Jonathan Isaac who has two of the three double-doubles in his career in Orlando’s past two games, admitted that recently being passed over to play in the Mountain Dew Rising Stars Game at NBA All-Star Weekend has served as a motivating factor for him. And here’s the part that Magic fans will like the most: Isaac said that his motivation will be with him the rest of this season and well into the summer. “I think with things like (not being picked for the all-star game), you can take it two ways,’’ said Isaac, the No. 6 pick from the 2017 NBA Draft. “It can be something that hinders you or something that motivates you. I believe it’s motivated me so far and it’s going to continue to motivate me to the summer to be a better player.’’
Those bonds between Isaac and J.U.M.P. endure, as Magic point guard D.J. Augustin saw firsthand. Before training camp this year, Augustin attended a J.U.M.P. service that Isaac led. “Basically, they give him an opportunity to be a family away from his real family,” Augustin said. “Just for a young guy in the NBA to have a Christian background and have that faith — being in the NBA is hard to do. I think they’re helping him grow as a person and make all the right decisions. A lot of other young guys don’t have that opportunity.”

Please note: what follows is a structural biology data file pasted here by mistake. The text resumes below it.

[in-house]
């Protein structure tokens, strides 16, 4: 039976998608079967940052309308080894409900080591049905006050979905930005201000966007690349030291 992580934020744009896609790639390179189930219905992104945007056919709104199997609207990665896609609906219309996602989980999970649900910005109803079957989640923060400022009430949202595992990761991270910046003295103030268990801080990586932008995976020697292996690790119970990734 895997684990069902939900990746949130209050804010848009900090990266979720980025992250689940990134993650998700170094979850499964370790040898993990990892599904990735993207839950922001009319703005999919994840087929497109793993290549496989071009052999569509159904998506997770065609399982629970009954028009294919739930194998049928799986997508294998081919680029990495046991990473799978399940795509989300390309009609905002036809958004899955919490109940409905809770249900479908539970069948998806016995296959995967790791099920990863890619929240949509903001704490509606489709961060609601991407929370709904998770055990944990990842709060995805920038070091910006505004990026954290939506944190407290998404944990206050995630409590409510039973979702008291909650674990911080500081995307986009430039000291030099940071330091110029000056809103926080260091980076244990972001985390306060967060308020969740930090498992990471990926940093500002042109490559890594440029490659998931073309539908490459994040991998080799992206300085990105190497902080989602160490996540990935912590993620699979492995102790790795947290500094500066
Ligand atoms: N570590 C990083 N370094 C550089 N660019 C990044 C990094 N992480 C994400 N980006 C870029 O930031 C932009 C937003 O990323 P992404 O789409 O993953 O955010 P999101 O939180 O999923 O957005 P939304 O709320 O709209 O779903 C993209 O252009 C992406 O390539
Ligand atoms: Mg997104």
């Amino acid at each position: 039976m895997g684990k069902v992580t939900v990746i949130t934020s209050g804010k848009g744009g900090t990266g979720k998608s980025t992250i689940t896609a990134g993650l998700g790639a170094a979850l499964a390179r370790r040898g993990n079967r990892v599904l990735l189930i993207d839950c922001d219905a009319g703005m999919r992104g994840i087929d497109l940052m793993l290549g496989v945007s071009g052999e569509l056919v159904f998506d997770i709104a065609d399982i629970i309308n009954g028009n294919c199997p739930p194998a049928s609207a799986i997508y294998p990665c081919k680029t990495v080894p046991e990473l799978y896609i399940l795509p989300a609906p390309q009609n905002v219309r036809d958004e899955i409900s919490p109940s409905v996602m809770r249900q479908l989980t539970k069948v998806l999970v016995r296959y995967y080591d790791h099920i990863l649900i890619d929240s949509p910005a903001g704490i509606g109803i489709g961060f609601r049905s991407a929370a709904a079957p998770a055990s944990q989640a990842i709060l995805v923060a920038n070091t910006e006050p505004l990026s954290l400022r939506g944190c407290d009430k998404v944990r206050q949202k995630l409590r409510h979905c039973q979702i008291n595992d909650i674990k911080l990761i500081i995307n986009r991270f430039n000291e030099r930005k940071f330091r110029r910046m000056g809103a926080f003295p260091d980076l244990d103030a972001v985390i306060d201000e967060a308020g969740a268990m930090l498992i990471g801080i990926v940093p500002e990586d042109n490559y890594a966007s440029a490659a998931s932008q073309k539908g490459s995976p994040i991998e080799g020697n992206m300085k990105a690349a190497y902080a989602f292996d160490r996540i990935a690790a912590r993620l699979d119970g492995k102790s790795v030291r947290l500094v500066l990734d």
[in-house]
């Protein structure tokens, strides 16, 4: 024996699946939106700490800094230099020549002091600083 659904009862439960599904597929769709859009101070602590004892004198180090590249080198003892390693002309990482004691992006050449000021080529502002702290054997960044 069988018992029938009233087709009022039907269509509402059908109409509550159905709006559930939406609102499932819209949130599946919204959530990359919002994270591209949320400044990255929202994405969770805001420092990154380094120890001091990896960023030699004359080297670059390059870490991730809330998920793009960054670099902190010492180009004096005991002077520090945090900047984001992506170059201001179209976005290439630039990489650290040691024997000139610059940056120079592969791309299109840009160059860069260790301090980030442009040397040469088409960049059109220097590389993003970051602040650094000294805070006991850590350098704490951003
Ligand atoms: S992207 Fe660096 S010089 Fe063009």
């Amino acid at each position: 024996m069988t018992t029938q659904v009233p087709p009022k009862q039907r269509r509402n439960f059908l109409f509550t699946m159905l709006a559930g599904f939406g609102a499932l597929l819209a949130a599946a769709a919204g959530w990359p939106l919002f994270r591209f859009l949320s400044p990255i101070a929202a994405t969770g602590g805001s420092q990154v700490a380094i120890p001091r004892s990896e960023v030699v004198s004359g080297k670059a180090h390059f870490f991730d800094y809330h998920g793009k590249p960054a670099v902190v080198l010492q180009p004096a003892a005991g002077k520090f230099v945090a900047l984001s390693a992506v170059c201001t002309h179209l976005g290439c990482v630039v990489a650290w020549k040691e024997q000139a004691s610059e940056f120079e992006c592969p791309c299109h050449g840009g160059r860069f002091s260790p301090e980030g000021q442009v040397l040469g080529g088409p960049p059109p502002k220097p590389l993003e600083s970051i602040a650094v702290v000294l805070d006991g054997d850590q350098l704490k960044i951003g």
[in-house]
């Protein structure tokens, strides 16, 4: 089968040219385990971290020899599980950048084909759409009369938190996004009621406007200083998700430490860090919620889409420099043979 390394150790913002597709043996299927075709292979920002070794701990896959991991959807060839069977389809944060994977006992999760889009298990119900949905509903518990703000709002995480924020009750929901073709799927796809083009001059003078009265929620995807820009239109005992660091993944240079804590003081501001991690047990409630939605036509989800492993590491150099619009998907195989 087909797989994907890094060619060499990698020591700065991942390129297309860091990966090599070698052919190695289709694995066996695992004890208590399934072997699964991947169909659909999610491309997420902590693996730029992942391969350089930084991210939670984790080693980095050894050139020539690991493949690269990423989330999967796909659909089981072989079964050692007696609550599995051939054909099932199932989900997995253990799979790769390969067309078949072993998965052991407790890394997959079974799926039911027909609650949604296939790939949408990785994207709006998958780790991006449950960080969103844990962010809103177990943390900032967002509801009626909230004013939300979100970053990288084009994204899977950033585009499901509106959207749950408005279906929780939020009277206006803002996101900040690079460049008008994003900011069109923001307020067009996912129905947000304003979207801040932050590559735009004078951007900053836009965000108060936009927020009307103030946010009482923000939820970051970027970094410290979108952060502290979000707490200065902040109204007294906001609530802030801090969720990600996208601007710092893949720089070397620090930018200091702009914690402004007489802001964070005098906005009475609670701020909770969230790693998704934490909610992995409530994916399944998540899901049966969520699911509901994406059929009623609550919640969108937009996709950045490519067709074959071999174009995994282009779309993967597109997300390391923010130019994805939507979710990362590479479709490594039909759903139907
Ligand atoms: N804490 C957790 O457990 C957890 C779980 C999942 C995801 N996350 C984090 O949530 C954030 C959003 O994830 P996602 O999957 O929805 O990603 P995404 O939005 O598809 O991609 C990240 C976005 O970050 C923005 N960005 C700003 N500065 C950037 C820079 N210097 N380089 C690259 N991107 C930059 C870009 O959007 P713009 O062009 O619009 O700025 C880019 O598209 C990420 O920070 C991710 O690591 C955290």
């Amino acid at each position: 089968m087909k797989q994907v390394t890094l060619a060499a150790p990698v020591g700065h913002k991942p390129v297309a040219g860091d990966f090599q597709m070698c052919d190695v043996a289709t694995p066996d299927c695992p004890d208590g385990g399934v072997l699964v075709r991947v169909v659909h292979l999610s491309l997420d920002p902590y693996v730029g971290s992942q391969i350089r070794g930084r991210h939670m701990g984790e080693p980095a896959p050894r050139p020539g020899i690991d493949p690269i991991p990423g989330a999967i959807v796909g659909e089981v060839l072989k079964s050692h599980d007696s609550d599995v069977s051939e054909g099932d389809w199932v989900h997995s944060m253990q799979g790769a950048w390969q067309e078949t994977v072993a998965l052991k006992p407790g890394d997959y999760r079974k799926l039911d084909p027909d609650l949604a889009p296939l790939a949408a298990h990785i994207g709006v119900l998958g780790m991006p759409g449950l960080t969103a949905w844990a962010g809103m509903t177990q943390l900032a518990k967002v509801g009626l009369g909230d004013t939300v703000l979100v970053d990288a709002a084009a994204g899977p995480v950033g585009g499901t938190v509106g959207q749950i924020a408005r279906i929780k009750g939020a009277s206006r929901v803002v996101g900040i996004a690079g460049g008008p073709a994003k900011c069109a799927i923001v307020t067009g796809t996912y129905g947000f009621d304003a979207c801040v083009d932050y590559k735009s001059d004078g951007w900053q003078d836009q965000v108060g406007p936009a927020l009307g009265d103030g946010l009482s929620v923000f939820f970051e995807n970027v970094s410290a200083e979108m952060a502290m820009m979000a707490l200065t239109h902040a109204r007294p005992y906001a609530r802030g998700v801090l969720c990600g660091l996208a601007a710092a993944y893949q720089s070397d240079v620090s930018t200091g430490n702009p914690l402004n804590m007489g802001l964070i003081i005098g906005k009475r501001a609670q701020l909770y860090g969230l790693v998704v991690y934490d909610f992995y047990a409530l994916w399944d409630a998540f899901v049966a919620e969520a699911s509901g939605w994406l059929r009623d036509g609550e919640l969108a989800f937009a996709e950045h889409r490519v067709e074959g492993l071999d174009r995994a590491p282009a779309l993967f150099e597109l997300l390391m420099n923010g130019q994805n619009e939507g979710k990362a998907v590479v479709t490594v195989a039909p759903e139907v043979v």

Isaac left the Magic locker room without any noticeable limp and he is considered day-to-day. “It is the same thing, so you can say it’s a little annoying, but I’m just ready to get back in tomorrow and continue to get treatment and see how I feel,” said Isaac, who also said he had no immediate swelling and X-rays on the ankle were negative. “I felt it while I was in the game and tried to go a couple minutes to see how I feel. I couldn’t really do much on it so I decided to come out.”
Storyline: Jonathan Isaac Injury
Josh Robbins: @Tyler C. There have been no indications that a trade is forthcoming. I don’t expect the front office to make a desperation move to challenge for a No. 8 seed, not when the three key members of the Magic’s long-term nucleus — Mohamed Bamba, Aaron Gordon and Jonathan Isaac — are under long-term team control with their contracts and are very far away from reaching their primes. The team’s key potential trade chip — note the use of the word “potential” instead of “likely” — is center Nikola Vucevic.
Storyline: Nikola Vucevic Trade?